One of the other fascinating developments is NBeer's Sabco Brew Magic that they use to produce beers for sale as well as "rent" to local home brewers. Yes - you can actually go in and talk to Yin Hai or the other guys there and set up a time to brew on their Sabco system. Then use one of their small conicals to ferment and BAM! you have beer to take home. It is a great concept that I have to admit I was totally skeptical about when they first explained it to me 2 years ago, but it seems to work out well for them. There are 3 Sabco Brew Magics in China that I know of, the first one I helped a friend ship into Beijing (which was a nightmare) and then the two that NBeer/Tipsy Face brought in shortly afterwards.
There were lots of new brewing operations to visit, but one of the coolest stories was the third Great Leap location. Here I found a friend who started brewing with the Beijing Homebrew Society and is now one of the main brewers at Great Leap. I can remember when Enda was homebrewing at the embassy apartment and trying to deal with keeping the kitchen clean and finding a place to store all the fermenters. Now he is working commercially on a modern ten barrel system and they are producing top quality beer. He is totally enthused about it and in my opinion this guy was born to brew.
It was a shocker to see the kitchen when I arrived in Beijing. I built up a nice kitchen over the last few years in Beijing and even though Annie doesn't cook, she still has a housekeeper who comes 4 days a week to cook and clean for her. But the housekeeper apparently wasn't very good at the cleaning part. There were lots of things that had not been cleaned since my last visit. First off, I had to clean out the air conditioner as summer was here and the AC doesn't work at all when its dirty. I have some tools I made from the local hardware store so we don't have to pay anyone to clean this, I just have to open up the window and use a hose and brush. It takes an hour or so and it is good as new. I usually have to do this every two weeks, and this shows you how dirty the air is in Beijing.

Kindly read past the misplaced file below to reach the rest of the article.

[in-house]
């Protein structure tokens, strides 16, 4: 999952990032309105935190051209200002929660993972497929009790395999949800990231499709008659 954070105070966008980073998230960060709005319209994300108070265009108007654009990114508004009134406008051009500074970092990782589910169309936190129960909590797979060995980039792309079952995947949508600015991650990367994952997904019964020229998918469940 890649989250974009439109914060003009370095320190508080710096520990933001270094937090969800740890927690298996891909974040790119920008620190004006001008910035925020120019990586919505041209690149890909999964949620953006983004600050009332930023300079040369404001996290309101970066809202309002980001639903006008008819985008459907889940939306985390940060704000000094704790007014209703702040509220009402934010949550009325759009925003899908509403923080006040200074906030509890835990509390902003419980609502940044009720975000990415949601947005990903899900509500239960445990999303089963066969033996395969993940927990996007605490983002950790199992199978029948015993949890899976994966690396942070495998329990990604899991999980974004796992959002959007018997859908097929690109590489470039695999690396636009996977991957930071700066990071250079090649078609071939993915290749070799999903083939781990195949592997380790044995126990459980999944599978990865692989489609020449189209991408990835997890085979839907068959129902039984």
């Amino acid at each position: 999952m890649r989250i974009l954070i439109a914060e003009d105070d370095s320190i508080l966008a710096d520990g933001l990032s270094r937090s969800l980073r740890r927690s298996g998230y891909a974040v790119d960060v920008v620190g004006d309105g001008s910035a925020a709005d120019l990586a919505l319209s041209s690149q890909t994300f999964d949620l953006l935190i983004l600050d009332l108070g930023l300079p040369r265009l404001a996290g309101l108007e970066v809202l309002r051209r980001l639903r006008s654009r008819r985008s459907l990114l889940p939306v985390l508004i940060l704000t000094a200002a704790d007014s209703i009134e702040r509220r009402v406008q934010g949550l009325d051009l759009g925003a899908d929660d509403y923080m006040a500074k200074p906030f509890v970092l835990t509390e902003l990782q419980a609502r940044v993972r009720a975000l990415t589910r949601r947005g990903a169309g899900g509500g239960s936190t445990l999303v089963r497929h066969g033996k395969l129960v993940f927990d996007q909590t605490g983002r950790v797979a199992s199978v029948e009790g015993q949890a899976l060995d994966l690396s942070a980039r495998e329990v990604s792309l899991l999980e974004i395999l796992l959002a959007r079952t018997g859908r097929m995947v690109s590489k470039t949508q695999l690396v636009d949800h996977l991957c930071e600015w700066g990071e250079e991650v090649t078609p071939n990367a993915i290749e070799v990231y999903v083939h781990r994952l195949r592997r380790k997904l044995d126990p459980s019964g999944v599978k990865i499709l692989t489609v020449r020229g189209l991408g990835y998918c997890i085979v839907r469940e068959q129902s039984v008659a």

The kitchen was just awful, with grease and oil on everything. These drawers had not been cleaned since the last time I was in the apartment. This is still the paper I put down! Cleaning the kitchen took about a week. It was filthy. I do a lot of cooking for Annie's friends and clients so the kitchen has to be spotless.
And the refrigerator is not an automatic defrost model, so I defrost it twice a year. Nobody had defrosted the fridge in 18 months! But I finished this up and threw out all of the old food that was in the freezer.
I broke a Wellgo pedal during my mountain ride, and weirdly enough on the descent. Each section broke one at a time over about an hour period during the ride back. At least I got home. No more cheap pedals in my future.
I met a new riding friend on this trip. His name was Tito, and we met while riding down Chang'An avenue. He was a taller guy, with a larger frame bike similar to my own so it was natural that I tried to strike up a conversation with him. He doesn't speak much English, but he is a strong rider. We did a great ride that day, and then followed that up with a big ride up into the mountains north of Beijing. We ran into some fun people, and I clocked 55 mph on the downhill! Not bad for a 72 mile day.
I have come to enjoy bike riding as much in China as the US. It is true that it can be a little dangerous, but I feel much safer than in the US. Bike lanes are very large and as long as you keep your eyes open and don't act stupid everything should be ok. The entire city is huge and almost completely flat. I once did a full century (100m, 160km) and only had a total elevation change of 900 feet (300m). I see exciting and strange things every time I ride and it really helps me to understand the city and how people live.
The bike lanes are shared with 3 wheel vehicles, electric scooters, pedestrians, taxis dropping people off and the occasional parked car. So it is a challenge, but that is part of the fun.
In what almost seems a lifetime ago I was lucky enough to meet Li Lei who owned True North Cabin in the Jianwai Soho area. He had a small shop at the bottom of Building 17 where he kept some wonderful fresh water aquariums. It was there that I helped him create a cocktail menu and develop a fusion liquor program. I was able to go back and see my friend and wow - times have changed in only 20 months. Now he has an extensive collection of Japanese whiskey. Like everything else, he was obsessed with serving it perfectly. So now the tables were turned and he taught me much about not only the Japanese whiskey, but also some very interesting methods for serving ice.
For my birthday he poured me some Yamazaki 18 year, and it was unlike anything else I have ever tried.
If you want to visit somewhere off the beaten path in Beijing where you can be treated well by a very smart host, True North Cabin, Building 17, Jianwai SOHO is the place to try. Li Lei is a great guy and he is fluent in Chinese, English and Japanese. The cocktails are very good, and the company can't be beat.